By Saurabh Sharma
SILKYARA, India (Reuters) -Rescuers trying to reach 40 workers trapped in a collapsed highway tunnel in the Indian Himalayas since last weekend suspended work temporarily on Friday after hearing a sudden “cracking sound” and the drilling machine developed a snag.
The men have been stuck in the hillside tunnel in Uttarakhand state since Sunday morning after it caved in and are safe, authorities said.
During efforts to restart the drilling machine, a “large-scale cracking sound” was heard, according to a report from the state-run National Highways and Infrastructure Development Corporation (NHIDCL).
The sound “created a panic situation in the tunnel as well as to the team working,” the report said.
Similar sounds have been noted previously and there was a “strong possibility of further collapse”, the report said, adding that a meeting to discuss further steps in the rescue effort has been called.
The trapped workers have light and receive oxygen, food, water and medicines via a pipe, and can communicate via walkie-talkie. Their families are waiting anxiously, some camped outside.
Efforts to reach them were slowed by falling debris during drilling and a new machine flown from New Delhi began work on Thursday with the intention of creating space to push through pipes for the men to crawl to safety.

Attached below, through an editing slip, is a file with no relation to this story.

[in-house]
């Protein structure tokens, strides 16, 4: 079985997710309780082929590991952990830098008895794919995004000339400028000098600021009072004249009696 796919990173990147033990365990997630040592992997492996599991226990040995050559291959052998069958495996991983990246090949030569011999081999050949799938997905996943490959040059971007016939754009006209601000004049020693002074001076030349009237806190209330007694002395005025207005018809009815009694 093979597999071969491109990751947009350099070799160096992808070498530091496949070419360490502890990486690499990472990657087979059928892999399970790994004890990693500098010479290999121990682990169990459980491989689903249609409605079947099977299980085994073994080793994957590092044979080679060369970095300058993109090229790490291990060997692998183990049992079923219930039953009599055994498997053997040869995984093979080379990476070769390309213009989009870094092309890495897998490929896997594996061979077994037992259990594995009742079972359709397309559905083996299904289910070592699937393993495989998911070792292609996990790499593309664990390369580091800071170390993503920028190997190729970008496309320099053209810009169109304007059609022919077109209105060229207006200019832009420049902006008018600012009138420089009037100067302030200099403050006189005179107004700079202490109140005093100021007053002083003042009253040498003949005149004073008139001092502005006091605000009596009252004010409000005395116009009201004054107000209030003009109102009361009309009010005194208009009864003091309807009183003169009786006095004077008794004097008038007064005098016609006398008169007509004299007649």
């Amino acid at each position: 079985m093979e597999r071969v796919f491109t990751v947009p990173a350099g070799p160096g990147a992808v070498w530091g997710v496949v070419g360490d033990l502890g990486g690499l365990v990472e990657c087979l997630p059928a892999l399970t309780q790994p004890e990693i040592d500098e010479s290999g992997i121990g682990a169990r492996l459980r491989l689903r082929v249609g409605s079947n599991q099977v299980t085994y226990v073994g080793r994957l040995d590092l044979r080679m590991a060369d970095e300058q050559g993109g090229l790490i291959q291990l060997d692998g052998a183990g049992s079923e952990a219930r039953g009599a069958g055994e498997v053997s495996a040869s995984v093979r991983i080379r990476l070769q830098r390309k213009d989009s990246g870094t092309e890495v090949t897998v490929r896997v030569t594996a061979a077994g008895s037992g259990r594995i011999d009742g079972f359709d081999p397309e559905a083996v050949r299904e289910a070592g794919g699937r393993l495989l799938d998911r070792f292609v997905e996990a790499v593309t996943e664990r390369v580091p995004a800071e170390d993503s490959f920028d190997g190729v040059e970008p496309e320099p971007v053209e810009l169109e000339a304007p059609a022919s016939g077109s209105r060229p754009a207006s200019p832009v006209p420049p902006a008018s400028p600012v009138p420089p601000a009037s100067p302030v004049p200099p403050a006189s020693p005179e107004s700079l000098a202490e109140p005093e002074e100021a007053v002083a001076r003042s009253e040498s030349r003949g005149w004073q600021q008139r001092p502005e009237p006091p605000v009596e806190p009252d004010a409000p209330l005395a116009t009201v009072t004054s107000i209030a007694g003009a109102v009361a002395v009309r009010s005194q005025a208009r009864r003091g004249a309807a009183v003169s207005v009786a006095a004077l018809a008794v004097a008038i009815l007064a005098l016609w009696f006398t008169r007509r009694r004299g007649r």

Pipes had been pushed 22 metres (72 feet) – about one-third of the way – when the cracking sound was heard and the machine developed a snag on Friday afternoon, said NHIDCL, which is building the tunnel.
“The machine is not able to push further as the machine is getting lifted” and its bearings are getting damaged, the statement said, adding that work was underway to anchor the machine to the platform.
Engineers at the site are fabricating spare bearings to start it again, NHIDCL director Anshu Manish Khalkho told Reuters.
Chief medical officer of the district, R.C.S. Pawar, said the temperature inside the tunnel is higher than outside and there have been no complaints of feeling cold by the men.
Night temperatures have fallen to 13 degrees Celsius (55°F) as winter sets in.
The 4.5 km (3 mile) tunnel is part of the Char Dham highway, one of the most ambitious projects of Prime Minister Narendra Modi’s government.
Authorities have not said what caused the cave in, but the region is prone to landslides, earthquakes and floods.
Arnold Dix, the Australia-based president of the International Tunneling and Underground Space Association, who is among experts being consulted by rescuers, said it was essential to take time and care.
“We cannot go fast and risk a second disaster,” he told Reuters. “This situation is extremely dangerous and we must be extremely careful.”
(Reporting by Saurabh Sharma; Writing by YP Rajesh and Shivam Patel; Editing by Andrew Cawthorne and Bill Berkrot)